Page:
“This will have an intrinsic result in removing people who have qualified for Medicaid, but because this process is so complicated, they will lose it,” Caferro said.

Caferro said he plans to introduce legislation that restores 12-month continuous eligibility for adults enrolled in Montana Medicaid. The measure is likely to be opposed by Legislative Republicans and Gianforte, who co-signed a letter to President Joe Biden in December saying the public health emergency has artificially expanded the Medicaid population.

Montana State Hospital

Montana State Hospital lost its federal accreditation after a surge in injuries and deaths, making the management of the mental hospital and the availability of behavioral health services a top priority of the session.

Stroyke said Gianforte’s two-year budget plan, which is a starting point for the legislative budget writers, includes $300 million for the state hospital and to expand access to intensive behavioral health care across the state. state.

Lawmakers are considering measures that would shift care for some patients from the state hospital to community health services. Regier said moving more public health services from state institutions to community providers would ease some strain on facilities like Montana State Hospital.


Lawmakers on both sides have filed more than a dozen requests for abortion-related bills. One from Regier would limit the types of abortions that can be performed in the state, and at the other end of the debate, a proposal from Sen. Ryan Lynch (D-Butte) would codify abortion access into state law. The Gianforte administration also recently proposed an administrative rule that would make it more difficult for women to get a Medicaid-paid abortion.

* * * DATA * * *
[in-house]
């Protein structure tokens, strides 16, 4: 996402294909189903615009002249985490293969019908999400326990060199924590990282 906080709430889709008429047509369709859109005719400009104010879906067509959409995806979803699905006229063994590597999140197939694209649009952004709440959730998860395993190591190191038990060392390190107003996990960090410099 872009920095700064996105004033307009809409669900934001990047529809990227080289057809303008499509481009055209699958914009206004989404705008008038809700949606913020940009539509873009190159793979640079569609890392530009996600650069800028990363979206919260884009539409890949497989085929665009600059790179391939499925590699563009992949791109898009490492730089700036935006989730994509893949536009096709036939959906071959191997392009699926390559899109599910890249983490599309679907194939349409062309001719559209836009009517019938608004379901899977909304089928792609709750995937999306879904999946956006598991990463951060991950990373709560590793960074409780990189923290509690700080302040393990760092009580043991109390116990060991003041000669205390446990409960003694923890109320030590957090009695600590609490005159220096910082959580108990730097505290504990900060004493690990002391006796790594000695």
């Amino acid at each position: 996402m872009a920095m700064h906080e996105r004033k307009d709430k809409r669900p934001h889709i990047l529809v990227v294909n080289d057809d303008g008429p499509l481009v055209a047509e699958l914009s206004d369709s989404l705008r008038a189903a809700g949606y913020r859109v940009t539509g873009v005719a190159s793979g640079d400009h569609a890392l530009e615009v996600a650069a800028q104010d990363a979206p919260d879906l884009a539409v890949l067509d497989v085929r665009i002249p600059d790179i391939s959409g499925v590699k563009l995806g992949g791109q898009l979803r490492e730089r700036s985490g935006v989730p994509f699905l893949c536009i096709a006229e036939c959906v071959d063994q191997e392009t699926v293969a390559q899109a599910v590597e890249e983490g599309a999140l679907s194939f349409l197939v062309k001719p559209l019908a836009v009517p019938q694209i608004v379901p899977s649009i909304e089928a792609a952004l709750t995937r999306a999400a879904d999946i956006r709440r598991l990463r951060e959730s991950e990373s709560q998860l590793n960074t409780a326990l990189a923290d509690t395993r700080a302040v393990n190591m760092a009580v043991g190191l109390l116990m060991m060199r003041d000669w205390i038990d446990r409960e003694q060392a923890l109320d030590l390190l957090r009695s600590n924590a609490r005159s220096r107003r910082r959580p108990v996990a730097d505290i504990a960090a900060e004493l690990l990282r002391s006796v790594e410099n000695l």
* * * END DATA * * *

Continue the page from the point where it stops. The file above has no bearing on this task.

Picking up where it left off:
But the Republican majority is prevented from enacting a sweeping abortion ban in the wake of the US Supreme Court’s 2022 decision to overturn Roe versus Wade. That’s because a 1999 Montana Supreme Court ruling ruled that the state constitution’s right-to-privacy protection covers access to abortion. The state is looking to overturn that precedent after a judge blocked three anti-abortion laws passed by the 2021 legislature.

Hospital surveillance

Lawmakers will also consider proposals to increase oversight of how nonprofit hospitals report benefits to the community.

State health officials wanted to set standards for the charitable contributions those hospitals make in exchange for their tax-exempt status. A KHN survey found that nonprofit hospitals in Montana spent about 8 percent of their total annual expenses on charitable benefits in 2019, which is below the national average.

Keely Larson is a KHN Fellow for UM Legislative News Service, a partnership of the University of Montana School of Journalism, the Montana Newspaper Association and Kaiser Health News. Larson is a graduate student in environmental journalism and natural resources at the University of Montana.

This article was reprinted from with permission from the Henry J. Kaiser Family Foundation. Kaiser Health News, an editorially independent news service, is a program of the Kaiser Family Foundation, a nonpartisan health policy research organization not affiliated with Kaiser Permanente.